The Reverend Martin Luther King, Jr.
It was officially opened two years ago on Aug. 28, the 48th anniversary of the March, even though the ceremonies were postponed by hurricane Irene. The memorial lies between the Lincoln Memorial and the Jefferson Memorial, on the Tidal Basin — a prime location. The 10-metre figure of King himself emerges from a great block of stone, animated by words from the "I have a dream" speech" "Out of a mountain of despair, a stone of hope." It is odd that King looks out across the basin toward Thomas Jefferson, the slave owner, rather than in the opposite direction, toward Abraham Lincoln, the emancipator of the slaves. Perhaps the idea is that he looks with Lincoln toward the Declaration of Independence excerpted in the Jefferson Memorial — that "promissory note" upon which America had "defaulted" in the language of King's speech of Aug. 28, 1963. When Lincoln spoke at Gettysburg in November 1863, his "four score and seven years" referred back to that same declaration, drafted by Jefferson.
The King memorial disappoints in another way. Reverend King is an example of the essential and positive contribution that religion makes to the work of justice and the pursuit of the common good. King was at the height of his public ministry in 1963, with the March in August, and his most important written work, The Letter from a Birmingham City Jail, the previous April.
The King of 1963, not 2013's truncated memory, stands as a rebuke to those who would separate faith from the works of faith, and would separate religion from public life. Many tried in the 1960s. King resisted. The 50th anniversary celebrations last month overlooked that part of the civil rights movement. And the memorial does the same, presenting King as an advocate of harmony, not a prophet of justice animated by a biblical vision articulated with great power.
There are quotations aplenty at the memorial from King's famous speeches, etched in stone as a fitting homage to the enduring power of his words. But King was not a generic orator of great accomplishment, like a stage actor. He was a preacher, and to present the preacher's words without reference to the Gospel being preached can only be achieved by an act of deliberate forgetting or denial. The King memorial does just that.
It is a betrayal of King's public ministry, and an ominous sign of our time. The nonsense in Quebec has earned the government there hoots of derision for its new secularism charter, but the effort to scour public life of any religious influences is not a laughing matter. The civil rights movement was a religious movement — not exclusively so, but indisputably so. The fact that its monument on Washington's Mall obscures that indicates a dramatic shift in the conception of religion from a contributor to the common good to constituting a potential threat.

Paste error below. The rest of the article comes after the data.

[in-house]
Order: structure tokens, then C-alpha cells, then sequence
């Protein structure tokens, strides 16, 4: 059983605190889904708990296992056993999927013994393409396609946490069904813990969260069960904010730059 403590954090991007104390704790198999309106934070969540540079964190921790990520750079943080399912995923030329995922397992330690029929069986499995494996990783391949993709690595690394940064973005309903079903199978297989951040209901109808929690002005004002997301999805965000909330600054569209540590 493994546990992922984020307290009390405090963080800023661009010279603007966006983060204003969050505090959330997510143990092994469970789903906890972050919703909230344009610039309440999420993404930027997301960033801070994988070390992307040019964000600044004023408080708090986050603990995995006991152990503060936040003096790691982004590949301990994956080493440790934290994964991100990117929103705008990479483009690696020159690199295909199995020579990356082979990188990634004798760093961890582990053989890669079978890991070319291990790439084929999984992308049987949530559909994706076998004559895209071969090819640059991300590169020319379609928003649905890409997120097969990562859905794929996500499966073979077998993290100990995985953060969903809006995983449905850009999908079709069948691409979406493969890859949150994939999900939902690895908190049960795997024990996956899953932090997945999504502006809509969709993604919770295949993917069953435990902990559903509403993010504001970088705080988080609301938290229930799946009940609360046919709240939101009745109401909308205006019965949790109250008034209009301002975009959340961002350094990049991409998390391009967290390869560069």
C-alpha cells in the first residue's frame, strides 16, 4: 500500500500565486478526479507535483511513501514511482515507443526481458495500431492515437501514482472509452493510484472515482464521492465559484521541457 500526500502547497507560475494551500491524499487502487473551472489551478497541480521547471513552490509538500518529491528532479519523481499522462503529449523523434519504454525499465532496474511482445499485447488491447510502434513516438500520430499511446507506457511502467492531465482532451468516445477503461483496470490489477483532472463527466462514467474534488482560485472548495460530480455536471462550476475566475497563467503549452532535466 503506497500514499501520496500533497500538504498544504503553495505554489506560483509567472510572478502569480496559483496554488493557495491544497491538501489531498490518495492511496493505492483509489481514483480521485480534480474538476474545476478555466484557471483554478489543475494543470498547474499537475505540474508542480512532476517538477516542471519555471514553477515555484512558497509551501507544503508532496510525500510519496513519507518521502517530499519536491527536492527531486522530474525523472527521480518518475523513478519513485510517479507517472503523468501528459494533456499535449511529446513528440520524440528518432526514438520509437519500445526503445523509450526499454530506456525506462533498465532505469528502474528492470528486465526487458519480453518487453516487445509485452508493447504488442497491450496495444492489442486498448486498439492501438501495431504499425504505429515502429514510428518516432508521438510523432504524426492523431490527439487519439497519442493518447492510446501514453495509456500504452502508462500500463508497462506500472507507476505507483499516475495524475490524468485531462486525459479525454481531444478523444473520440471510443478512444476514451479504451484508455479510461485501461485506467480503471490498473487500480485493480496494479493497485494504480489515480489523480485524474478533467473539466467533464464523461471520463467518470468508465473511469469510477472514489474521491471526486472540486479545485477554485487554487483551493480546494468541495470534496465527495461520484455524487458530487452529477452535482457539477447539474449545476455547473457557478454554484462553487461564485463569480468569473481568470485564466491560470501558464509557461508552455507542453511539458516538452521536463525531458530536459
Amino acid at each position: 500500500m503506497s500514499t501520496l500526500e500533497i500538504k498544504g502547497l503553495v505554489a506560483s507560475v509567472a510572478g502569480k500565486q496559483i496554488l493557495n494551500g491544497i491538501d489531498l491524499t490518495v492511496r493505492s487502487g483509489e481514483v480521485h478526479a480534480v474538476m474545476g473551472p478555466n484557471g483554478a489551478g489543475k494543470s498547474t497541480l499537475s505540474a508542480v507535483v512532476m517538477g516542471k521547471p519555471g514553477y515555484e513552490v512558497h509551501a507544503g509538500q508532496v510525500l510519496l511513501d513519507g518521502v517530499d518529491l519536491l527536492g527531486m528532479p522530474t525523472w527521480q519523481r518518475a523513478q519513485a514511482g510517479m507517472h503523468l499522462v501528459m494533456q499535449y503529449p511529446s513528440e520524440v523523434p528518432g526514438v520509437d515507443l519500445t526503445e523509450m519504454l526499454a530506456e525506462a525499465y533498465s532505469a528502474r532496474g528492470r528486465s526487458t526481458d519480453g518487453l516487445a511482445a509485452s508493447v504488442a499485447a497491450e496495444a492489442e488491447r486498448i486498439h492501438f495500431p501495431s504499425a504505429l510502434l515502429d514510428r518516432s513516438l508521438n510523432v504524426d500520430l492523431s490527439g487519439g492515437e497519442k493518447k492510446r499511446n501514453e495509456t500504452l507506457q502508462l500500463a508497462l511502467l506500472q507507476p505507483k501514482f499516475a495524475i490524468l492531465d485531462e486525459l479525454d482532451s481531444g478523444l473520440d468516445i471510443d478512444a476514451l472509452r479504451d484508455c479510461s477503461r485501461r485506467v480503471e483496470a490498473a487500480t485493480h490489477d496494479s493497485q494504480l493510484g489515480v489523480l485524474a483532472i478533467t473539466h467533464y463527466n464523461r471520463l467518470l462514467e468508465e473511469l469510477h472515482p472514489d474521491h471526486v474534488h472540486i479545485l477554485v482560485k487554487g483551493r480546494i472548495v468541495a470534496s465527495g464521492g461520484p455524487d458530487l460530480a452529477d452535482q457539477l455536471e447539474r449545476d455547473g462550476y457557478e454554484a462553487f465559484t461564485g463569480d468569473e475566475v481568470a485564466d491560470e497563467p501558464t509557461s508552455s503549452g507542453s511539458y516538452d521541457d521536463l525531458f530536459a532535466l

He preached Jesus Christ, and the need to conform our individual and collective behaviour to his teaching.
President barack Obama's favourite King quotation is that "the arc of the moral universe is long, but it bends toward justice." That's from a sermon preached not far away, at Washington's National Cathedral, just a few days before King was assassinated in Memphis. The centre of that sermon is a meditation upon Jesus' parable of the rich man and Lazarus, and the obligation of the rich to be solicitous to the needs of the poor. How did King bend history toward justice? He preached Jesus Christ, and the need to conform our individual and collective behaviour to his teaching.
In his letter from jail, King wrote that "I would agree with St. Augustine that 'an unjust law is no law at all.'"
"How does one determine whether a law is just or unjust?" King asked. "A just law is a man-made code that squares with the moral law or the law of God. An unjust law is a code that is out of harmony with the moral law. To put it in the terms of St. Thomas Aquinas: An unjust law is a human law that is not rooted in eternal law and natural law."
One should find that at the King memorial. It's not here, nor was it remarked at the celebrations of the March last month. The memorial honours the man, but neglects his full message.
Reprinted with permission of the National Post and Fr. de Souza.
Father Raymond J. de Souza is chaplain to Newman House, the Roman Catholic mission at Queen's University, Kingston, Ontario. He is the Editor-in-Chief of Convivium and a Cardus senior fellow, in addition to writing for the National Post and The Catholic Register. Father de Souza's web site is here. Father de Souza is on the advisory board of the Catholic Education Resource Center.
Copyright © 2013 National Post